For only the second time in the last 107 years, no students entered the building at 615 Frederick Road at the start of the school year. Instead, the students of Catonsville Elementary School walked into a newly refurbished building around the corner on Bloomsbury Avenue. But the memories of years of learning fill the halls of the red brick building on Catonsville’s main street.
In 1907, the Catonsville School Committee went to the Baltimore County School Board to ask for a new school building. In support of their cause, the Committee pledged to raise $10,000, estimated to be a quarter of the building cost. They also agreed to find a location for the new school. This all proved to be easier said than done.
A team of concerned citizens went door to door collecting money for the project, but this effort fared so badly that a May 1908 article in the local newspaper reported that the new school project had been abandoned. Money was not the only problem. It turns out that the proposed location on Frederick Road was also a concern to parents who didn’t want their children educated in close proximity to an electric streetcar line and three bars.
But opposition to the plan gradually gave way and fundraisers finally succeeded enough to move forward. The Committee purchased a three acre lot and blacksmith shop from Remus Adams, who had served as a blacksmith in the community since before the Civil War. Construction of the new building began in the spring of 1909. Even though the school would serve students of all grades, the School Committee wanted it to be called “Catonsville High School” to emphasize the fact that they offered classes up through tenth grade.
When it opened in 1910, the school contained fourteen classrooms, an assembly room, teacher rooms, a science lab, a typewriter room, a domestic science room, a manual training room, a play room and “toilet rooms.” In its first decade of operation, students who didn’t walk to school usually rode their bicycles or rode the streetcar. Some came by horse and wagon and parked at Davis’s Hay and Feed business next door to the school.
The Woman’s Civic League described the school as “the most imposing structure in the village” in 1912, but the description becomes less impressive when the condition of the Catonsville itself is taken into consideration. At the time, the League was calling for the community to abolish open sewers and pave Frederick Road.
Soon after opening, the school was drawing students from Relay, Halethorpe, Arbutus, St. Denis and even Randallstown. And within only a handful of years after it was built, the combined Catonsville High School/Grammar School was so crowded that two “portable” buildings had to be set up behind the main building to provide enough classroom space. By 1922, the high school yearbook reported that approximately 300 hundred students were attending classes in makeshift surroundings. Five classes met in portable buildings out in back, two met in an overcrowded annex, two met in offices, and the gym and study classes had to use the hallways. The school had no library and the administrators had to use the corner of a cloakroom as an office.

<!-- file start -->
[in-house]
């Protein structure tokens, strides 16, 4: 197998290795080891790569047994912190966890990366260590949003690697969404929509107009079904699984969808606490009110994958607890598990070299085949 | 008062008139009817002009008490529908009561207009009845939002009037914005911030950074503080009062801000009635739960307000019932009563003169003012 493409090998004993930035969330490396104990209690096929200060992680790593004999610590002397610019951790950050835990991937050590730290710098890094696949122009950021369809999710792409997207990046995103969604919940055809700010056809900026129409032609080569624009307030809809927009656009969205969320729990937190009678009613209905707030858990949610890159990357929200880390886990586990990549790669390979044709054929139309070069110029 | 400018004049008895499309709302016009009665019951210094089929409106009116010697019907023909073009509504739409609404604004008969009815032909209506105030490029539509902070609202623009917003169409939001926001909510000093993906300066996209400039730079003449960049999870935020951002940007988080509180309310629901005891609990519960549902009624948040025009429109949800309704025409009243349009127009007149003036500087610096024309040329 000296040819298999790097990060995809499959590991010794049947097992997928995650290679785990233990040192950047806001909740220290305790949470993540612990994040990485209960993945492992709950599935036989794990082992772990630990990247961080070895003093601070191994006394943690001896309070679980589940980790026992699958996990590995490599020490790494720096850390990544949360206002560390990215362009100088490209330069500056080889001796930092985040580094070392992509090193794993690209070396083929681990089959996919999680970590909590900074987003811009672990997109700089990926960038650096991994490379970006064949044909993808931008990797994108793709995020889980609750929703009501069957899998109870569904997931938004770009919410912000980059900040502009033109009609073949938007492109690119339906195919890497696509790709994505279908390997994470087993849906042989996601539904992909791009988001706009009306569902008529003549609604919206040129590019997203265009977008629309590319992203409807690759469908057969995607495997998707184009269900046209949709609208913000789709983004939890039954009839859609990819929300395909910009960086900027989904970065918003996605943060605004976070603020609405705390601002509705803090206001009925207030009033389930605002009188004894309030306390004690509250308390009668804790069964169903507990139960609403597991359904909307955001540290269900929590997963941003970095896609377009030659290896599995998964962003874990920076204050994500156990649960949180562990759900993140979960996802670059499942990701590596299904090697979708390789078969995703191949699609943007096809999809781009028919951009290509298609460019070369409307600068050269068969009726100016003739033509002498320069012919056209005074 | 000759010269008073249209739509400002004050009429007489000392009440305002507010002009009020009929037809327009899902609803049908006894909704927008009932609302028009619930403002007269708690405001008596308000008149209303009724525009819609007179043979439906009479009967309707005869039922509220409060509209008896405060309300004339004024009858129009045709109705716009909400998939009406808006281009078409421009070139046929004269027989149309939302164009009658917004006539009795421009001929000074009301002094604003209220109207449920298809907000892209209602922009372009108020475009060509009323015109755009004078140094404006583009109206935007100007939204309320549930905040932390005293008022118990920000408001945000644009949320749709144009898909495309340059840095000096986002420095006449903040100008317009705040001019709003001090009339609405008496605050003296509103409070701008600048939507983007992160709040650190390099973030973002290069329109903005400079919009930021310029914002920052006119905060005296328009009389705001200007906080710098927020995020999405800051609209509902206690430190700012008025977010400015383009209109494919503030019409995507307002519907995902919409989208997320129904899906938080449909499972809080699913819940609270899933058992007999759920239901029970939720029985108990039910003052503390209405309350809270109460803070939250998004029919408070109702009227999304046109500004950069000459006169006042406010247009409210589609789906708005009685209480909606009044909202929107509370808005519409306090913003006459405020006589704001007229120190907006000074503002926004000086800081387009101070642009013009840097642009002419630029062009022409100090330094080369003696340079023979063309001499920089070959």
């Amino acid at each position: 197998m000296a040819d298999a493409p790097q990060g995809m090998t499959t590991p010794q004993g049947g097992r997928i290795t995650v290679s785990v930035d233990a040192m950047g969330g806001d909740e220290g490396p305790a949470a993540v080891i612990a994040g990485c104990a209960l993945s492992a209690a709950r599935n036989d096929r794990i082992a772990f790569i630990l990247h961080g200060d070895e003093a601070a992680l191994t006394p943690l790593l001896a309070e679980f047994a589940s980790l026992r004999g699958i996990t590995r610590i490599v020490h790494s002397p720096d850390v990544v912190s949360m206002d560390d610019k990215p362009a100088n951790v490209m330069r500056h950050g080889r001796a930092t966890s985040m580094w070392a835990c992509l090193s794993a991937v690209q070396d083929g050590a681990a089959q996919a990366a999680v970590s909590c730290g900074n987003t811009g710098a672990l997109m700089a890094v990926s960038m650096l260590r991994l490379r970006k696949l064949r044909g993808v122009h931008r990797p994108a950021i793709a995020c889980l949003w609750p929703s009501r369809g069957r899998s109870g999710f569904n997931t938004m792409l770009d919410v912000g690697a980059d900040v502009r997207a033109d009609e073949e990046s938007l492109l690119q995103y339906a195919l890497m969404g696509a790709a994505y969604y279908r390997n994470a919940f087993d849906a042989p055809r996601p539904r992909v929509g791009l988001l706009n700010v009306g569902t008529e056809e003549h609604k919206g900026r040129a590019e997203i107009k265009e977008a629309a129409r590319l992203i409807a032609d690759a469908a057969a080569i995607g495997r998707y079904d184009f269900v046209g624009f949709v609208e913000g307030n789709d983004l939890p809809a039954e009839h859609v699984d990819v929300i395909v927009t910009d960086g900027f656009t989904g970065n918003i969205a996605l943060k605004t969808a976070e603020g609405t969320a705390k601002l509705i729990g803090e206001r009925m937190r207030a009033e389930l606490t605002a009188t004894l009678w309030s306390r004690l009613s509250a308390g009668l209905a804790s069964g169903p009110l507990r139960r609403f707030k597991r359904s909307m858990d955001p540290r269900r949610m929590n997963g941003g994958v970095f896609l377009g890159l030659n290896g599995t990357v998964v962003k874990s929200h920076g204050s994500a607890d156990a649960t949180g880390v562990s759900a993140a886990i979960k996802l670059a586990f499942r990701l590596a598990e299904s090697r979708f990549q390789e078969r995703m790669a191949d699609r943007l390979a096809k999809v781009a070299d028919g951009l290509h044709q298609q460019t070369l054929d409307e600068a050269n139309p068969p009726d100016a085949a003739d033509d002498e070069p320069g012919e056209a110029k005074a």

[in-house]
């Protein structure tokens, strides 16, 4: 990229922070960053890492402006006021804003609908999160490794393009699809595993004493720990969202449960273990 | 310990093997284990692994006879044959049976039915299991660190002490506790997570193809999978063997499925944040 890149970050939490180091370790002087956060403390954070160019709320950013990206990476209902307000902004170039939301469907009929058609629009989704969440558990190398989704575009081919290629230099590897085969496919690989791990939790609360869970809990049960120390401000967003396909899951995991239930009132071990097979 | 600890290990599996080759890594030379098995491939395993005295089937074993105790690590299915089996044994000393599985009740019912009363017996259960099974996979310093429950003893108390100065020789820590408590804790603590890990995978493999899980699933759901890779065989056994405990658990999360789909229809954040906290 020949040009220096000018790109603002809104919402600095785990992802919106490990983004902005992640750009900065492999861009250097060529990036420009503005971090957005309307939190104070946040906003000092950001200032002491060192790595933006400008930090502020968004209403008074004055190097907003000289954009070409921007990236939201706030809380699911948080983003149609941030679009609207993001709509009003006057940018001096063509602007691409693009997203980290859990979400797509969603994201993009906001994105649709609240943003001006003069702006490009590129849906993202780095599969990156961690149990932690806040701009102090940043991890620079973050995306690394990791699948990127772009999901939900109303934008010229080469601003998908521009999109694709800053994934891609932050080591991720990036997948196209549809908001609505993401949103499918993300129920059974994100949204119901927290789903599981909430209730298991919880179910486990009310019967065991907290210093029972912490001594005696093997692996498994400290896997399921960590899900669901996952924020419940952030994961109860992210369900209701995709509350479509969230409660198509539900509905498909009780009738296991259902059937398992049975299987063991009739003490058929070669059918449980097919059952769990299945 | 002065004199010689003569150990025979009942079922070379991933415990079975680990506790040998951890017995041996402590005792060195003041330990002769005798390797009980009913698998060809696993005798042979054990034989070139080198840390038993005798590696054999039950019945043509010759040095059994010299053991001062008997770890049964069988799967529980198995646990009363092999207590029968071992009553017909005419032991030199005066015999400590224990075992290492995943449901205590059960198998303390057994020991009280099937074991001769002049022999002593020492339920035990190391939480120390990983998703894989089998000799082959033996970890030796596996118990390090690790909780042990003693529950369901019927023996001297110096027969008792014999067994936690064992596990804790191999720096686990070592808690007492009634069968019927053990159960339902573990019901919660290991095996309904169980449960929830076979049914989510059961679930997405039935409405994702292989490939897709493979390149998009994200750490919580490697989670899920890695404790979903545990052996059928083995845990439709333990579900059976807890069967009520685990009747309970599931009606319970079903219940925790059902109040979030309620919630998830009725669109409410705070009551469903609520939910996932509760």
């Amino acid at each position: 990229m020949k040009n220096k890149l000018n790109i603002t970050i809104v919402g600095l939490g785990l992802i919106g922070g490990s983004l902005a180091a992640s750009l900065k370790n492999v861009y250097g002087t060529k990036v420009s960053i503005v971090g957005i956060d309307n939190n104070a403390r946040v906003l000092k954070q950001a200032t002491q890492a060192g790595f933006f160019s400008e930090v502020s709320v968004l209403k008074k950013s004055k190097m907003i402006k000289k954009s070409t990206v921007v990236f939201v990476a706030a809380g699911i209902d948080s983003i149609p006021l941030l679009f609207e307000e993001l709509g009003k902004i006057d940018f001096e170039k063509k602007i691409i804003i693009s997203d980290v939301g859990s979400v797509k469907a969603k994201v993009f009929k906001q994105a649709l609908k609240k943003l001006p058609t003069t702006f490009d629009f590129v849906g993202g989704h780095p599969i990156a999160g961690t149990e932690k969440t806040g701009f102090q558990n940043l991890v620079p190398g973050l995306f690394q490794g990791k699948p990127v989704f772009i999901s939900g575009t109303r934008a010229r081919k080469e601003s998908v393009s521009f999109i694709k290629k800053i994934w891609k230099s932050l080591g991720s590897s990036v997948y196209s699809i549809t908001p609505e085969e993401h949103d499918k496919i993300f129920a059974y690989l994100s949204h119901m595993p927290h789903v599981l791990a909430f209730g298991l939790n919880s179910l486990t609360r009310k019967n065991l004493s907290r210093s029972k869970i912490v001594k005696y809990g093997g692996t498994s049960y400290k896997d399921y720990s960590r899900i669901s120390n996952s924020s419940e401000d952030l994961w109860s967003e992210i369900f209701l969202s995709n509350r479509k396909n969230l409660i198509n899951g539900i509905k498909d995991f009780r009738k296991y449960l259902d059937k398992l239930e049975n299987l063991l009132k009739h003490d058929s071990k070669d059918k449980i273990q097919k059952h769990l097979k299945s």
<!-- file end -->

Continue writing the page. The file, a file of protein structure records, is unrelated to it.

Fortunately, plans were already underway for a new high school to be built on Bloomsbury Avenue. So from 1925 on, the building at 615 Frederick Road schooled elementary students only. But sometimes, over the succeeding decades, that included students in grades six and seven who were as big as the teachers. In the 1930s and 40s, Catonsville Elementary was one of the largest in the county, hosting large Halloween parades and May Day festivities. In the 1950s, Catonsville Elementary welcomed its first African-American students, one of whom later stated in an interview that while she did get called names by a few students, her mom made a few phone calls and it “stopped right away.” for the most part she didn’t recollect any of the tension involved in being among the first African-American students to attend what had been an all-Caucasian school. “It didn’t bother me because I didn’t really know what was going on,” she says. But she did remember seeing herself on television after her first day at school.
In the 1960s, Catonsville Elementary added a kindergarten program that served students from other schools as well. Then in 1971, the school year started off with the halls just as empty of students as they are now. A major renovation and addition project had fallen behind schedule, so for the first few months of the school year, Catonsville Elementary students attended school at Hillcrest Elementary, with one school population attending in the morning and the other in the afternoon.
As the years progressed, the major modernizations of 1971 weren’t so modern anymore. And administrators finally decided that rather than update the building again, they would simply send the students someplace else. Teachers packed up and moved around the corner to that high school building built in 1925, which had since been turned into a middle school and then closed in 1987 when it was deemed to old to renovate. The school board wanted to demolish the building in 1995, but protests from residents resulted in the building being turned into a community center instead. And now it has become the “new” elementary school.
Just as they changed their opinions about the building on Bloomsbury, many people, myself included, hope that the powers that be will realize that we do have a place for the buildings that shaped our community for so many years. The building at 615 Frederick Road might no longer be labeled “Catonsville Elementary School,” but that doesn’t make it any less valuable to Catonsville. We need to keep it.